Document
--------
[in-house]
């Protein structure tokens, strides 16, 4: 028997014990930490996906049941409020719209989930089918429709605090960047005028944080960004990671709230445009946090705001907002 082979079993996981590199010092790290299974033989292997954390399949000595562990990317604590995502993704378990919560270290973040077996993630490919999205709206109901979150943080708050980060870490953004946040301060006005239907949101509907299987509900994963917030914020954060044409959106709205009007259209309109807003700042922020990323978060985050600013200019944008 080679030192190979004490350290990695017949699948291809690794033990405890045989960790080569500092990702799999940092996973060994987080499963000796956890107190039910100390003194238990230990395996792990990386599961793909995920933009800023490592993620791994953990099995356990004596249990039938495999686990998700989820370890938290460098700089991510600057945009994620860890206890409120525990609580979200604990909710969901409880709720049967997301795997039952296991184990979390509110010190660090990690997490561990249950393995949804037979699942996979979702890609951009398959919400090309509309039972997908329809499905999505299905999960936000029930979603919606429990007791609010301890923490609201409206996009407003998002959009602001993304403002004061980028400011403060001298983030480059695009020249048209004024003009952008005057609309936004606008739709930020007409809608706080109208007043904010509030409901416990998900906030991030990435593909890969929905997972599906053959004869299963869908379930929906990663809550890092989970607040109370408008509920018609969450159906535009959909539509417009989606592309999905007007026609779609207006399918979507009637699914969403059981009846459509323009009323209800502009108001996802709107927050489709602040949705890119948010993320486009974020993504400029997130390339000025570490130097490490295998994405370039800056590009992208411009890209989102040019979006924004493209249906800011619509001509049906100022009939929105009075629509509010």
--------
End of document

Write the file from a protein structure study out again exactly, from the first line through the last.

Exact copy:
[in-house]
């Protein structure tokens, strides 16, 4: 028997014990930490996906049941409020719209989930089918429709605090960047005028944080960004990671709230445009946090705001907002 082979079993996981590199010092790290299974033989292997954390399949000595562990990317604590995502993704378990919560270290973040077996993630490919999205709206109901979150943080708050980060870490953004946040301060006005239907949101509907299987509900994963917030914020954060044409959106709205009007259209309109807003700042922020990323978060985050600013200019944008 080679030192190979004490350290990695017949699948291809690794033990405890045989960790080569500092990702799999940092996973060994987080499963000796956890107190039910100390003194238990230990395996792990990386599961793909995920933009800023490592993620791994953990099995356990004596249990039938495999686990998700989820370890938290460098700089991510600057945009994620860890206890409120525990609580979200604990909710969901409880709720049967997301795997039952296991184990979390509110010190660090990690997490561990249950393995949804037979699942996979979702890609951009398959919400090309509309039972997908329809499905999505299905999960936000029930979603919606429990007791609010301890923490609201409206996009407003998002959009602001993304403002004061980028400011403060001298983030480059695009020249048209004024003009952008005057609309936004606008739709930020007409809608706080109208007043904010509030409901416990998900906030991030990435593909890969929905997972599906053959004869299963869908379930929906990663809550890092989970607040109370408008509920018609969450159906535009959909539509417009989606592309999905007007026609779609207006399918979507009637699914969403059981009846459509323009009323209800502009108001996802709107927050489709602040949705890119948010993320486009974020993504400029997130390339000025570490130097490490295998994405370039800056590009992208411009890209989102040019979006924004493209249906800011619509001509049906100022009939929105009075629509509010």